Appeal from Madison Circuit Court. (CC-94-1576). Lynwood Smith, TRIAL JUDGE.
Released for Publication July 12, 1996.
Taylor, Presiding Judge. All The Judges Concur.
The opinion of the court was delivered by: Taylor
The appellant, Jimmy Charles Dake, pleaded guilty to four violations of § 32-10-2, Code of Alabama 1975, for leaving the scene of an accident. For each conviction, the appellant was sentenced to one year in the penitentiary followed by four years of probation. The sentences were to be served concurrently.
The state's evidence tended to show that on July 3, 1994, the appellant drove his pickup truck into the rear of a mule-pulled wagon in Owens Crossroads, Alabama. All four passengers in the wagon were injured in the collision. One victim suffered a lacerated liver and spleen, one suffered a broken leg, one lost the use of a finger, and one victim sustained a broken foot. The appellant did not attempt to aid these victims and he fled the scene when the police arrived.
The appellant contends that his convictions on four counts of "leaving the scene of an accident" violated his constitutional rights under the Double Jeopardy Clause of the Fifth Amendment, because, he argues, there was only one "leaving." The Fifth Amendment to the United States Constitution states in pertinent part:
"No person shall be held to answer for a capital, or otherwise infamous crime, unless on a presentment or indictment of a grand jury, except in cases arising in the land or naval forces or in the militia, when in actual service in time of war or public danger; nor shall any person be subject for the same offense to be twice put in jeopardy of life or limb...."
The statute under which the appellant was convicted, § 32-10-2, Code of Alabama 1975, reads as follows:
"The driver of any motor vehicle involved in an accident resulting in injury to or the death of any person or damage to any vehicle which is driven or attended by any person shall give his name, address and the registration number of the vehicle he is driving, shall upon request exhibit his driver's license to the person struck or the driver or occupant of or person attending any motor or other vehicle collided with or damaged and shall render to any person injured in such accident reasonable assistance, including the transportation of, or the making of arrangements for the transportation of such person to a physician or hospital for medical or surgical treatment, if it is apparent that such treatment is necessary or if such transportation is requested by the injured person."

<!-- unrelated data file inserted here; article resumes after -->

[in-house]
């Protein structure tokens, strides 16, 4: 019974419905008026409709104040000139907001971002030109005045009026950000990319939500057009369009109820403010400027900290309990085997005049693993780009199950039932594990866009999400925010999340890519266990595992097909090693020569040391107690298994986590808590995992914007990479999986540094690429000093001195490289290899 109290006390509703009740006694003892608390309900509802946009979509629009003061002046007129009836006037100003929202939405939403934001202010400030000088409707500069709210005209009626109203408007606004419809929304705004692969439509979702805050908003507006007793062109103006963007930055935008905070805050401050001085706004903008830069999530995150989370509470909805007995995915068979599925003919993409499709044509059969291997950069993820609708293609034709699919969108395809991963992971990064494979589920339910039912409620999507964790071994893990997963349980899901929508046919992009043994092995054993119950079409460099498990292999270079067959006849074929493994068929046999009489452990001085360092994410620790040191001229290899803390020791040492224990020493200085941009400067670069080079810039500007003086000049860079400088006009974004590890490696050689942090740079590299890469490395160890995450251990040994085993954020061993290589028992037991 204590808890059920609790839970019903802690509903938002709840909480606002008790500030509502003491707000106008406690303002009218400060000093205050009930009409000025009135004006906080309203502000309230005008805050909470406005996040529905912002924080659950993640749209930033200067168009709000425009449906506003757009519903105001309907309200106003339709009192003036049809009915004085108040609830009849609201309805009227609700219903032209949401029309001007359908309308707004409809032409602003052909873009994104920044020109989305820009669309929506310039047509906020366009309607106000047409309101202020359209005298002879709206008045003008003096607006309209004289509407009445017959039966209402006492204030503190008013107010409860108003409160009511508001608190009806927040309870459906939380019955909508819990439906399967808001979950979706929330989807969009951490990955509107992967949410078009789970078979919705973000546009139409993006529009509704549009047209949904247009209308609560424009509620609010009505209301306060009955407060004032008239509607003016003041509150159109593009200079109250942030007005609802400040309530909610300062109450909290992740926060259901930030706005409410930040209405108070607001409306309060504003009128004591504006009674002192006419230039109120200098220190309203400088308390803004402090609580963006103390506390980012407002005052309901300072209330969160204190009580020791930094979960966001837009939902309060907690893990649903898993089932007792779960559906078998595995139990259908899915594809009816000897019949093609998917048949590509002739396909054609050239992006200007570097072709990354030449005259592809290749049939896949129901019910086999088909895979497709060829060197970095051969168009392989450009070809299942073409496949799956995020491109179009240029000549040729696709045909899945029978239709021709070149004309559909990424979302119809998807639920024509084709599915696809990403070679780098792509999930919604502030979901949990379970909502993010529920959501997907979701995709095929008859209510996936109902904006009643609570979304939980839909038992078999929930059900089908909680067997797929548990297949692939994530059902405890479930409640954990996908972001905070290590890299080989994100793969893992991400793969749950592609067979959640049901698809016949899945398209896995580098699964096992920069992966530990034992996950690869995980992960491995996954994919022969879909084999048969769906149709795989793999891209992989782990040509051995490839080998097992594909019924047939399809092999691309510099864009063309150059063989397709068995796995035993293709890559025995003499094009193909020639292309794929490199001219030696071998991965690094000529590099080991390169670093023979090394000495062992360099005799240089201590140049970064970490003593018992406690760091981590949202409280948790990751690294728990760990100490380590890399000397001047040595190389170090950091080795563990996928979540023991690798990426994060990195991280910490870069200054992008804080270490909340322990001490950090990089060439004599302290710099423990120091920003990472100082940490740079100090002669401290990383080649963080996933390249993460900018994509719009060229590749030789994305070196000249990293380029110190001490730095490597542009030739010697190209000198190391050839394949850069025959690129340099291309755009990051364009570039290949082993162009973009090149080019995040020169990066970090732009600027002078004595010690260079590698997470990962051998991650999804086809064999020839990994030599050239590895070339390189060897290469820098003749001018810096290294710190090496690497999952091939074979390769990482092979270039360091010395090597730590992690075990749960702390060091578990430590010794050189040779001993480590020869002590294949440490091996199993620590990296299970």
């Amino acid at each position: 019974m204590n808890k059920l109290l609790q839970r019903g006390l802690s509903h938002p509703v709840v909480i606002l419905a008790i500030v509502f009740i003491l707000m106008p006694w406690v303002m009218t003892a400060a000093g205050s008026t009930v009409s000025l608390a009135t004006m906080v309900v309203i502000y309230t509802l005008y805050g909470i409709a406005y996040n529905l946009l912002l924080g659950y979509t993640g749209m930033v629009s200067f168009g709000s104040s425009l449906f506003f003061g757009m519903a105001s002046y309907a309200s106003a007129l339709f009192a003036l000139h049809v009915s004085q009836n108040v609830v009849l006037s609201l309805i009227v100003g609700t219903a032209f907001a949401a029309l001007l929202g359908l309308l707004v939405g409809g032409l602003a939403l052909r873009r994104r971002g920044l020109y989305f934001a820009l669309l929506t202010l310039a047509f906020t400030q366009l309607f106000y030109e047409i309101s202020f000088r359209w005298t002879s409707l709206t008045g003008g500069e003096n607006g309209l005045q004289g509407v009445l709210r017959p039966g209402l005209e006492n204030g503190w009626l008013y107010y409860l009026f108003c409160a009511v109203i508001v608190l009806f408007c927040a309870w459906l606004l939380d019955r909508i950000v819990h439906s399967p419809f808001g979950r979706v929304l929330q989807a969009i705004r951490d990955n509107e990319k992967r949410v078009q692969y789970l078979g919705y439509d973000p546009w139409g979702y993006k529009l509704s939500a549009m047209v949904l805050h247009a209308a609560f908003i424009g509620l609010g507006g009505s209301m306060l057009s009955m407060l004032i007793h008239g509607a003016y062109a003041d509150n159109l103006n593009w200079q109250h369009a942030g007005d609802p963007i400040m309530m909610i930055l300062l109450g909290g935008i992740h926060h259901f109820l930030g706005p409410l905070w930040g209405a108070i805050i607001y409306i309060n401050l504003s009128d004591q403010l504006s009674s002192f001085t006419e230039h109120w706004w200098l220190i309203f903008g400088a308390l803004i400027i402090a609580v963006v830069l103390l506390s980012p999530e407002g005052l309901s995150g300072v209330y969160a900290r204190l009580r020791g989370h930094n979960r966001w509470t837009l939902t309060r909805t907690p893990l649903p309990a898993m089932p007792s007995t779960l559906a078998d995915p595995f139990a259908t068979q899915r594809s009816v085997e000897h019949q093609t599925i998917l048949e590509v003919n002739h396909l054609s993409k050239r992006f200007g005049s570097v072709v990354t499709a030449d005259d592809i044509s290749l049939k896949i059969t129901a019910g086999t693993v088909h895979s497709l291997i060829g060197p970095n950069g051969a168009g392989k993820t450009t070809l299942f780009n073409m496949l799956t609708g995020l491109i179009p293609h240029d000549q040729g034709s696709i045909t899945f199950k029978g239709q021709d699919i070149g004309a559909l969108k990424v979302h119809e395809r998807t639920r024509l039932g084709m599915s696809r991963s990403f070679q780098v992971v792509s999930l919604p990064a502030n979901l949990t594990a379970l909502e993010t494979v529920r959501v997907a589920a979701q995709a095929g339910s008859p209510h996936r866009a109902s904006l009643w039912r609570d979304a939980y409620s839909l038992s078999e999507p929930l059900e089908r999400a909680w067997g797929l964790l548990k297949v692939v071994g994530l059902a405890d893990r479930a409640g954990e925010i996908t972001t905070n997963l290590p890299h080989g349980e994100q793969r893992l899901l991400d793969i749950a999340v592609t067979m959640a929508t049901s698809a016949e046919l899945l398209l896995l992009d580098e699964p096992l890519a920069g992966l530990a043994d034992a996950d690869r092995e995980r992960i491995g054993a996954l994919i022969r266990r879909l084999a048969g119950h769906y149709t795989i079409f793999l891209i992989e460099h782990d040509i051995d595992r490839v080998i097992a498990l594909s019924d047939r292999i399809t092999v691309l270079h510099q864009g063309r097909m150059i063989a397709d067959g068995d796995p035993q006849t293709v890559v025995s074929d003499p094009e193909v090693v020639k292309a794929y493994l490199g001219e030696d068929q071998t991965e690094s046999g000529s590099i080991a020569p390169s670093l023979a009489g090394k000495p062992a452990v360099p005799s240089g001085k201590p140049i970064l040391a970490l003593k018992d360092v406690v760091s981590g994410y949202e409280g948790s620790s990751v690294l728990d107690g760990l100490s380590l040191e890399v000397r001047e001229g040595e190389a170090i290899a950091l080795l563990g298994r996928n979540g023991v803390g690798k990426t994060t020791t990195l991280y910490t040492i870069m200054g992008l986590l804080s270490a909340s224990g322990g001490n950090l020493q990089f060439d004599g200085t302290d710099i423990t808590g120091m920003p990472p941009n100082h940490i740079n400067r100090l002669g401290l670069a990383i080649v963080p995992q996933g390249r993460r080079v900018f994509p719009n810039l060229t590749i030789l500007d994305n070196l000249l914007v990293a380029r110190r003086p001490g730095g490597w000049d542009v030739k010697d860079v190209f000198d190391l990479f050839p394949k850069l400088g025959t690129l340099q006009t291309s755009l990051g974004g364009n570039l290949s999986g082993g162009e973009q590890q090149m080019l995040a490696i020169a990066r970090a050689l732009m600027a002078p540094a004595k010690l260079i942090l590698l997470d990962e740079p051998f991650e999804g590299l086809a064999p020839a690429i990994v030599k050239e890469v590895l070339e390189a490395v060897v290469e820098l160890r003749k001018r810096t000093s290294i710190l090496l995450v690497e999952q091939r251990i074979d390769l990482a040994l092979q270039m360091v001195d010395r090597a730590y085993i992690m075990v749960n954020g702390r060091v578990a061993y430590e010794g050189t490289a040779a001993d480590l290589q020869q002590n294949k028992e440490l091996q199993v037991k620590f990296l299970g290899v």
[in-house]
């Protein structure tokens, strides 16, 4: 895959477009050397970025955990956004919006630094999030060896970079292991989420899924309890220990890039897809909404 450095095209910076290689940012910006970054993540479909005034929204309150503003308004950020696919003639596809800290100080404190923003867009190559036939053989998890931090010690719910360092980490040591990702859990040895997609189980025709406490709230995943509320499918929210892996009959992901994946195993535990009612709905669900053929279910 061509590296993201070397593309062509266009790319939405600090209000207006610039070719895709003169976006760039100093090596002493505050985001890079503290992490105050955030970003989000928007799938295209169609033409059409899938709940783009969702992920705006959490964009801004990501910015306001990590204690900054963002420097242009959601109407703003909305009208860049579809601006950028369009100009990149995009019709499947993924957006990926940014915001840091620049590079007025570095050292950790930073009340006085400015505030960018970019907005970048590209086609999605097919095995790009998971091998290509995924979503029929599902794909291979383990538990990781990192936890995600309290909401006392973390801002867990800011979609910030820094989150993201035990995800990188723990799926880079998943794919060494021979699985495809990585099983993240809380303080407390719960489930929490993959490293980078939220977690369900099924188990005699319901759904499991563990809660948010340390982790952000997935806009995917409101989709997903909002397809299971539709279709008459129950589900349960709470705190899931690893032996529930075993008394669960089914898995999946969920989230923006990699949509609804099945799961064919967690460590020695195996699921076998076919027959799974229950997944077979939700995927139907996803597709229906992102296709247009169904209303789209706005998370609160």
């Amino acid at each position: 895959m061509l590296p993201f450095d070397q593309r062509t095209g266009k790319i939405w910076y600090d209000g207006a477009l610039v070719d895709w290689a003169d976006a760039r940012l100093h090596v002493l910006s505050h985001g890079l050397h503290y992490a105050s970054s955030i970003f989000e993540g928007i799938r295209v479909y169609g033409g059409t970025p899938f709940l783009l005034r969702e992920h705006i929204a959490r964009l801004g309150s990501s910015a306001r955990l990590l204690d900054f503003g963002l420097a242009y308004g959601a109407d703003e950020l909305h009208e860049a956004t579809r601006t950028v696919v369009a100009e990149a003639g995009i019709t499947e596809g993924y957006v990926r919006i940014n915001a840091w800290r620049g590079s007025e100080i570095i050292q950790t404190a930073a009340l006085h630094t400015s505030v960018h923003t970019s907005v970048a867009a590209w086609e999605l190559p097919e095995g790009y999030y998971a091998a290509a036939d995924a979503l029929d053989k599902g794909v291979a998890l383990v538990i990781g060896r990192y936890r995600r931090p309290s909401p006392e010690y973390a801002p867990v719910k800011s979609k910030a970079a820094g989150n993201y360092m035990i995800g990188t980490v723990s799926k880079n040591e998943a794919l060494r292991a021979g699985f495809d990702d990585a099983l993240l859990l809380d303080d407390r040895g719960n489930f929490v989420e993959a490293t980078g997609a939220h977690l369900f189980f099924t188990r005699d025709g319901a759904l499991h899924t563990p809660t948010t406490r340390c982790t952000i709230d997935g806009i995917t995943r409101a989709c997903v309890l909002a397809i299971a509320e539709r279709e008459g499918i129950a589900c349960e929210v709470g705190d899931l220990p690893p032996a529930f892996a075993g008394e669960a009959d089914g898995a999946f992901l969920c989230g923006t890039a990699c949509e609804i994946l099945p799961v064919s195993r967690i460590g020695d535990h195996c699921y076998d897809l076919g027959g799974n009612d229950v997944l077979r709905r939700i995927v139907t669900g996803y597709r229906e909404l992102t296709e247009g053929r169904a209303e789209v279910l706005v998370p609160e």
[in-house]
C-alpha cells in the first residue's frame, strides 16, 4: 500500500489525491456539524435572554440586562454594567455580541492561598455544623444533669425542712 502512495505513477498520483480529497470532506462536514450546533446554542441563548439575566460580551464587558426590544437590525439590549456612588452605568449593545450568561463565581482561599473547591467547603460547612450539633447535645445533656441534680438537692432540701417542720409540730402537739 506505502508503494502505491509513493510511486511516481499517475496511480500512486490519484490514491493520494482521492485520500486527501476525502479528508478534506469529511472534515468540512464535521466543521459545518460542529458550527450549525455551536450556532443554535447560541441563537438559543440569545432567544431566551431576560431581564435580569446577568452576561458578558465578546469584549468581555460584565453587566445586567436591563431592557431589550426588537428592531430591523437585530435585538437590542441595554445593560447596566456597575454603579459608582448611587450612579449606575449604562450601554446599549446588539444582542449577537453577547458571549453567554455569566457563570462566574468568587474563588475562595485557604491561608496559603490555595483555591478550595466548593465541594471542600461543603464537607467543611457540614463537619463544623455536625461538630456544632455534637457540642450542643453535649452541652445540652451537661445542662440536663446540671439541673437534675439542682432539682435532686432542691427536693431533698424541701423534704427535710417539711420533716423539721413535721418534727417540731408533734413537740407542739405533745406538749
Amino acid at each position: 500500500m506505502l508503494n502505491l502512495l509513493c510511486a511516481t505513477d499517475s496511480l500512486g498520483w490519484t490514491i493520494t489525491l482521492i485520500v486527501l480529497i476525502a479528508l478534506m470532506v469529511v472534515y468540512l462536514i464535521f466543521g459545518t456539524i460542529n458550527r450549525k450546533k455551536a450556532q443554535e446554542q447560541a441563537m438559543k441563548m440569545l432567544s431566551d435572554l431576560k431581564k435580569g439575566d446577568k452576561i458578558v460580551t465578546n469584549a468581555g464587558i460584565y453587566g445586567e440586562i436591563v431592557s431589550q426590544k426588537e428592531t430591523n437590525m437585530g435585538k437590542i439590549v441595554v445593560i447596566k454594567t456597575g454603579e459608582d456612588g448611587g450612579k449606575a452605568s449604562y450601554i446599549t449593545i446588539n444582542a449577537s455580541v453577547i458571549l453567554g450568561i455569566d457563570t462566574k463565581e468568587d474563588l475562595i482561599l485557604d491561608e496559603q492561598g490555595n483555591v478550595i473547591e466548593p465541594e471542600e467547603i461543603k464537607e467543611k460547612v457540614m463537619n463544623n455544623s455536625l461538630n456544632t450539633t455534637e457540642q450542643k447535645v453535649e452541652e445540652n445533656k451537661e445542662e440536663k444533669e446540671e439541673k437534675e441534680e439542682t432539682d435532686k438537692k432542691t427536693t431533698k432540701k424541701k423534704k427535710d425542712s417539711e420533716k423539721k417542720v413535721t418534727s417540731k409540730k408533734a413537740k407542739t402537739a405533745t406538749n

Under this statute, therefore, the driver of a vehicle involved in an accident in which someone is injured or killed must 1) provide a name, address, and vehicle registration number, 2) exhibit a driver's license upon request, and 3) render reasonable assistance to any person injured in the accident. The appellant asserts that he violated these statutorily imposed duties only once. He contends that only one conviction should have been allowed because, he argues, there was only one accident and one criminal act -leaving the scene of the accident without rendering assistance to the victims. The state asserts that four convictions were lawful because the appellant failed to aid four injured people. This is an issue of first impression.
In McKinney v. State, 511 So. 2d 220 (Ala. 1987), the Alabama Supreme Court applied the principles set out in Blockburger v. United States, 284 U.S. 299, 52 S. Ct. 180, 76 L. Ed. 306 (1932), *fn1 and its progeny and held that a single criminal act that causes injury to more than one person could constitute more than one offense and support more than one prosecution and conviction. However, the Court stated, "'To truly adopt the majority view ... multiple convictions should be allowed only for crimes against persons.'" McKinney, 511 So. 2d at 225, quoting R. Owens, Alabama's Minority Status: A Single Criminal Act Injuring Multiple Persons Constitutes Only A Single Offense, 16 Cum.L.Rev. 85 (1985-86). The Court in McKinney held that "legislative intent to allow multiple prosecutions for a single act that injures more than one person ...